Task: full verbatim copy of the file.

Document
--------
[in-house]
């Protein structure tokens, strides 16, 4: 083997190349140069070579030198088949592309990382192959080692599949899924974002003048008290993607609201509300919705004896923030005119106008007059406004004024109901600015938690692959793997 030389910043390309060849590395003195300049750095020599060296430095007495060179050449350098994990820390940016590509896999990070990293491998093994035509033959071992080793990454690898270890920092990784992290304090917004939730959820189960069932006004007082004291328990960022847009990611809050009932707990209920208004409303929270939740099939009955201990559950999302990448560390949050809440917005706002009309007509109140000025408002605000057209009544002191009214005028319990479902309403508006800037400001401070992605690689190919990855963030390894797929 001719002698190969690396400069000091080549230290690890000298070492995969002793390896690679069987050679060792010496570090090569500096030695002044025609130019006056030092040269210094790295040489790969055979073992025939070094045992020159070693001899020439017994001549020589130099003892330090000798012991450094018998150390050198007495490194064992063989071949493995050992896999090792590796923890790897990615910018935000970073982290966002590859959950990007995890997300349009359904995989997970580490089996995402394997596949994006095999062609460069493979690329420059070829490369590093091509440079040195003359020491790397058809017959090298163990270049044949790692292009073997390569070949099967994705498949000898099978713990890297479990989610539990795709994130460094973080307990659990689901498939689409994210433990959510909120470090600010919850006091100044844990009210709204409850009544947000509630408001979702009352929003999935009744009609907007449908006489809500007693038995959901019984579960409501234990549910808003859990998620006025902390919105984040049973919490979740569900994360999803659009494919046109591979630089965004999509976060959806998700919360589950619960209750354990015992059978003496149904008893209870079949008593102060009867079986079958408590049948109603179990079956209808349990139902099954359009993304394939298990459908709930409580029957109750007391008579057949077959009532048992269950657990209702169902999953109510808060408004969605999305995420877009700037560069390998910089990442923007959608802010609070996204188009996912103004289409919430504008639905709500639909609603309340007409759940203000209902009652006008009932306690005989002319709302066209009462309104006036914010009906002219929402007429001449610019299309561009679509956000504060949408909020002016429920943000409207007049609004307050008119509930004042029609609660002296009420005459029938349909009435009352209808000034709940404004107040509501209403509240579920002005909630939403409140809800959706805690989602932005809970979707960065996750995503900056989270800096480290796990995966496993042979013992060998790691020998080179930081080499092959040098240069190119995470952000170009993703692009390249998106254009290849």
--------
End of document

[in-house]
């Protein structure tokens, strides 16, 4: 083997190349140069070579030198088949592309990382192959080692599949899924974002003048008290993607609201509300919705004896923030005119106008007059406004004024109901600015938690692959793997 030389910043390309060849590395003195300049750095020599060296430095007495060179050449350098994990820390940016590509896999990070990293491998093994035509033959071992080793990454690898270890920092990784992290304090917004939730959820189960069932006004007082004291328990960022847009990611809050009932707990209920208004409303929270939740099939009955201990559950999302990448560390949050809440917005706002009309007509109140000025408002605000057209009544002191009214005028319990479902309403508006800037400001401070992605690689190919990855963030390894797929 001719002698190969690396400069000091080549230290690890000298070492995969002793390896690679069987050679060792010496570090090569500096030695002044025609130019006056030092040269210094790295040489790969055979073992025939070094045992020159070693001899020439017994001549020589130099003892330090000798012991450094018998150390050198007495490194064992063989071949493995050992896999090792590796923890790897990615910018935000970073982290966002590859959950990007995890997300349009359904995989997970580490089996995402394997596949994006095999062609460069493979690329420059070829490369590093091509440079040195003359020491790397058809017959090298163990270049044949790692292009073997390569070949099967994705498949000898099978713990890297479990989610539990795709994130460094973080307990659990689901498939689409994210433990959510909120470090600010919850006091100044844990009210709204409850009544947000509630408001979702009352929003999935009744009609907007449908006489809500007693038995959901019984579960409501234990549910808003859990998620006025902390919105984040049973919490979740569900994360999803659009494919046109591979630089965004999509976060959806998700919360589950619960209750354990015992059978003496149904008893209870079949008593102060009867079986079958408590049948109603179990079956209808349990139902099954359009993304394939298990459908709930409580029957109750007391008579057949077959009532048992269950657990209702169902999953109510808060408004969605999305995420877009700037560069390998910089990442923007959608802010609070996204188009996912103004289409919430504008639905709500639909609603309340007409759940203000209902009652006008009932306690005989002319709302066209009462309104006036914010009906002219929402007429001449610019299309561009679509956000504060949408909020002016429920943000409207007049609004307050008119509930004042029609609660002296009420005459029938349909009435009352209808000034709940404004107040509501209403509240579920002005909630939403409140809800959706805690989602932005809970979707960065996750995503900056989270800096480290796990995966496993042979013992060998790691020998080179930081080499092959040098240069190119995470952000170009993703692009390249998106254009290849």